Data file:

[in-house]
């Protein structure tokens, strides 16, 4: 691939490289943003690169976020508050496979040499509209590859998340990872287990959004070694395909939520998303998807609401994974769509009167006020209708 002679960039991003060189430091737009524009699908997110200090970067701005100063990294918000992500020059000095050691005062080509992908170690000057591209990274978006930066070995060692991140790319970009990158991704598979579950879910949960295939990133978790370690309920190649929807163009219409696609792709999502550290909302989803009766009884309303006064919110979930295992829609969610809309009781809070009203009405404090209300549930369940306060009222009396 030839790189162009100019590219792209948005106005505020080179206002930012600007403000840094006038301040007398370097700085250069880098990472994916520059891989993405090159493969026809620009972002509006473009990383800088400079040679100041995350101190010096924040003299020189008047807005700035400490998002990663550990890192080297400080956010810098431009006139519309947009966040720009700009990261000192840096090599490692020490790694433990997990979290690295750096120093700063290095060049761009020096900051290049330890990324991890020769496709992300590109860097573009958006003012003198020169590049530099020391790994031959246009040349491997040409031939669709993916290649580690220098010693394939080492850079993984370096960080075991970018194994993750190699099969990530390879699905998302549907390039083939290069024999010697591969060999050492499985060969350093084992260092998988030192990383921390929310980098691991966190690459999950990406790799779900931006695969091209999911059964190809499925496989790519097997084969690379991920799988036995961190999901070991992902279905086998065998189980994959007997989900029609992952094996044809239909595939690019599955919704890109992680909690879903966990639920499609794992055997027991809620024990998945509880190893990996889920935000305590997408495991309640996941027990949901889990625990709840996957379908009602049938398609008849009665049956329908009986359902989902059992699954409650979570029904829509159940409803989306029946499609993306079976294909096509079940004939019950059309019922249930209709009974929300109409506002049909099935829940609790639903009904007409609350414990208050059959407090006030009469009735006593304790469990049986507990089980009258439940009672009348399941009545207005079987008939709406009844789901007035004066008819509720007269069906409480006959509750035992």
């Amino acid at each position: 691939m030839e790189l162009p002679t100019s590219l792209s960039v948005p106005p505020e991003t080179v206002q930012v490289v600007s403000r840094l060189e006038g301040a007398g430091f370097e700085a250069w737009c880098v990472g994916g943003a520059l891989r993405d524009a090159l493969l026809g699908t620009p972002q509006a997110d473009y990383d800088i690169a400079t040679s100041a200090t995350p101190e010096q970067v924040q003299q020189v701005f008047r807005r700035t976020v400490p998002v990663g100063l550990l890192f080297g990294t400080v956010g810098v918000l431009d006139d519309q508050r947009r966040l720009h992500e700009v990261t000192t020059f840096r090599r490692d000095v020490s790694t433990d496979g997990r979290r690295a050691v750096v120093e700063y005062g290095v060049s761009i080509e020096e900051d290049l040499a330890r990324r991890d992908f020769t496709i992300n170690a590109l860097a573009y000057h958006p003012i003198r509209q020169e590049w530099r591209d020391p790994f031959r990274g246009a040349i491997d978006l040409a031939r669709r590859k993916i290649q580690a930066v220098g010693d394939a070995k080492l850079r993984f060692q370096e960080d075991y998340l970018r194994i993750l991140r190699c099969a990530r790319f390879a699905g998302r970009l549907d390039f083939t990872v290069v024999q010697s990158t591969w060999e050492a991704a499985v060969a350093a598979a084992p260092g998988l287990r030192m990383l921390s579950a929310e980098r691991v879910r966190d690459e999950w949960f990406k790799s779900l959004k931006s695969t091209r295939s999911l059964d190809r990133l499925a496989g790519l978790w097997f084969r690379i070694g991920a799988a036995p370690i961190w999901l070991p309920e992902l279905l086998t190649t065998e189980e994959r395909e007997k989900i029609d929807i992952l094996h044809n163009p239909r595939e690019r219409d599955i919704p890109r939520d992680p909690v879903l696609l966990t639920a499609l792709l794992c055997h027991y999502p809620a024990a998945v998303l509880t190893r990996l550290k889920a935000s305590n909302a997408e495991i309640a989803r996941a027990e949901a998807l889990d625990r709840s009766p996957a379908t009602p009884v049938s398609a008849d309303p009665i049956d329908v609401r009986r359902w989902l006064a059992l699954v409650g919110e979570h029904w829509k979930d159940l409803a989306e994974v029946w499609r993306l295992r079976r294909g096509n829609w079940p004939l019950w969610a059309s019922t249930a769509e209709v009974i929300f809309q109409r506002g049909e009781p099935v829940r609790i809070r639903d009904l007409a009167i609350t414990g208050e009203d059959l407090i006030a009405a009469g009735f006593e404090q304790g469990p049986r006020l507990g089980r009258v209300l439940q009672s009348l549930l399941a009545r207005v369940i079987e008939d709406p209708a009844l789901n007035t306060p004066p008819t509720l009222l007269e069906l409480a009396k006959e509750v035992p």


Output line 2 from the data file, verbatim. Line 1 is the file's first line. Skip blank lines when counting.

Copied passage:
């Protein structure tokens, strides 16, 4: 691939490289943003690169976020508050496979040499509209590859998340990872287990959004070694395909939520998303998807609401994974769509009167006020209708 002679960039991003060189430091737009524009699908997110200090970067701005100063990294918000992500020059000095050691005062080509992908170690000057591209990274978006930066070995060692991140790319970009990158991704598979579950879910949960295939990133978790370690309920190649929807163009219409696609792709999502550290909302989803009766009884309303006064919110979930295992829609969610809309009781809070009203009405404090209300549930369940306060009222009396 030839790189162009100019590219792209948005106005505020080179206002930012600007403000840094006038301040007398370097700085250069880098990472994916520059891989993405090159493969026809620009972002509006473009990383800088400079040679100041995350101190010096924040003299020189008047807005700035400490998002990663550990890192080297400080956010810098431009006139519309947009966040720009700009990261000192840096090599490692020490790694433990997990979290690295750096120093700063290095060049761009020096900051290049330890990324991890020769496709992300590109860097573009958006003012003198020169590049530099020391790994031959246009040349491997040409031939669709993916290649580690220098010693394939080492850079993984370096960080075991970018194994993750190699099969990530390879699905998302549907390039083939290069024999010697591969060999050492499985060969350093084992260092998988030192990383921390929310980098691991966190690459999950990406790799779900931006695969091209999911059964190809499925496989790519097997084969690379991920799988036995961190999901070991992902279905086998065998189980994959007997989900029609992952094996044809239909595939690019599955919704890109992680909690879903966990639920499609794992055997027991809620024990998945509880190893990996889920935000305590997408495991309640996941027990949901889990625990709840996957379908009602049938398609008849009665049956329908009986359902989902059992699954409650979570029904829509159940409803989306029946499609993306079976294909096509079940004939019950059309019922249930209709009974929300109409506002049909099935829940609790639903009904007409609350414990208050059959407090006030009469009735006593304790469990049986507990089980009258439940009672009348399941009545207005079987008939709406009844789901007035004066008819509720007269069906409480006959509750035992």